What is important to us is not necessarily important to others. Other perspectives on the same things can drastically diversify how we function. Even if our work brings us tremendous satisfaction, if we feel that it absorbs too much of the time we should be dedicating to our loved ones, it is worth looking at the “uninvolved” to see what we can learn from them. Perhaps there is something to the way they respect boundaries, safeguard their free time, and use their time more effectively while at work by “working smart, not hard”, as the old adage says. Doing this may change the way we schedule our own work and encourage us to prioritise better. It’s all a matter of choices.

In most cases, the “uninvolved” have plenty of free time. The weekend is not another opportunity to catch up on work. It is time to sleep late, spend time with family, have dinner with friends, or to have time just for yourself. This time allows you to charge the batteries and enter the new work week with fresh energy. After the weekend, the “uninvolved” usually come back to work smiling, refreshed from a relaxing and rejuvenating couple of days.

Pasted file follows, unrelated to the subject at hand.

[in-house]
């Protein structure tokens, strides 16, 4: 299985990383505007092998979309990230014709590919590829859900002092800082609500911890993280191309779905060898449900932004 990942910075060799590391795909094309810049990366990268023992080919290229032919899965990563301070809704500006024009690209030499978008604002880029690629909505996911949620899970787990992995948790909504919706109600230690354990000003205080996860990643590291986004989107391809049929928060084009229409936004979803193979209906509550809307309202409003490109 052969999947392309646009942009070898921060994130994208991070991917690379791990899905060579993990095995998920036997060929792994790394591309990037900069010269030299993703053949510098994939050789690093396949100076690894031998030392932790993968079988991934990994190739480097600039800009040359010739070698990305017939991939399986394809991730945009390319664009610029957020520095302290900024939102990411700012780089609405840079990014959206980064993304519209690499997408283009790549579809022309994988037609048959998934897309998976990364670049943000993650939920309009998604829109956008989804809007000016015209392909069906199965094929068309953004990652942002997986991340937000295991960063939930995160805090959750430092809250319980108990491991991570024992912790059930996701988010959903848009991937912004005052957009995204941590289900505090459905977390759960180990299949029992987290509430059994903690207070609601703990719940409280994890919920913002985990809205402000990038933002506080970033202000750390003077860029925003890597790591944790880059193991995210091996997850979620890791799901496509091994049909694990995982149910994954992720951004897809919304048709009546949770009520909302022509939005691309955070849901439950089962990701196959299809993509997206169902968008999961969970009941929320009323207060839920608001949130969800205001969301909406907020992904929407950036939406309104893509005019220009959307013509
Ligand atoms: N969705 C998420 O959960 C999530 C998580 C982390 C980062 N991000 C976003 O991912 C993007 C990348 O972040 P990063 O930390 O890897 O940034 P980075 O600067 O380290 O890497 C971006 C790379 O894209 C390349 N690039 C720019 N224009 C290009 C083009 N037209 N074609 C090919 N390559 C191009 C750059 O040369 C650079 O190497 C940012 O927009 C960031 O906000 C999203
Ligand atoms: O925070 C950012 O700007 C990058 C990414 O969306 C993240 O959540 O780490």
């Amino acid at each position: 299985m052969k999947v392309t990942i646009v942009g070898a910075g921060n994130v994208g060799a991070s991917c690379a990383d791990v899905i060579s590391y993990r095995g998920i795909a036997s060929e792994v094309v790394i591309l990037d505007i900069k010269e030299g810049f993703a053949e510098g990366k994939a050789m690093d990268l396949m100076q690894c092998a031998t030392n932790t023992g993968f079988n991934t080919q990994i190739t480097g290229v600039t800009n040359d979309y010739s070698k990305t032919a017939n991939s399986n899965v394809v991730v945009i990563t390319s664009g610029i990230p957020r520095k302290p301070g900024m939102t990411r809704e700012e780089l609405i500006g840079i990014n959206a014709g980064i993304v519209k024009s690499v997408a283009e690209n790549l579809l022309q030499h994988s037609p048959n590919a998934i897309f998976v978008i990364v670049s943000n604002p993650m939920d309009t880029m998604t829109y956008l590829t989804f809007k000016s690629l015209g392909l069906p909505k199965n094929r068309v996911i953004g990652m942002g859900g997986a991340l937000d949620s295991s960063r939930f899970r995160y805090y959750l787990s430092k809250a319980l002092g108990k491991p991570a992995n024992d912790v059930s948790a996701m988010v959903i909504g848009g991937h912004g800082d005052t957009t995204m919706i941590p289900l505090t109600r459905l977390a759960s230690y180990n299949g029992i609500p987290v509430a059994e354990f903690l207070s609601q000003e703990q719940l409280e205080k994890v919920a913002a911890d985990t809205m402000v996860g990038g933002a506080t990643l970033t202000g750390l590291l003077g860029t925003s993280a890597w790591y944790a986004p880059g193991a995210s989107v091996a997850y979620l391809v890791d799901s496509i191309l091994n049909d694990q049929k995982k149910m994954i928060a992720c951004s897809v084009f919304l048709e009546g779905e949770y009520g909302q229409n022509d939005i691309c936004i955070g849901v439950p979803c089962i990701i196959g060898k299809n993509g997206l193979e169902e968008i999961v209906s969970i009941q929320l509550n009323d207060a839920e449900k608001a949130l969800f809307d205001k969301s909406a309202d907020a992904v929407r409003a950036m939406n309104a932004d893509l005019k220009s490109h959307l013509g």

Expecting benefits

When we observe the “uninvolved”, we notice that their attitude can seem demanding. They expect advancement, additional benefits, a good atmosphere and a cooperative team. As co-workers and employers, we believe that the “uninvolved” are not desirable employees.

However, as with many things in life, the truth lies in the middle. It is natural that an employee’s responsibilities increase according to the length of time they are with the company, the assumption being that they will perform their old duties automatically and need new challenges. Often more responsibility is seen as a reward in and of itself that the employee should be satisfied with. An “uninvolved” employee will not see it like this. They expect a fair exchange and will want a raise or increased benefits for additional responsibilities.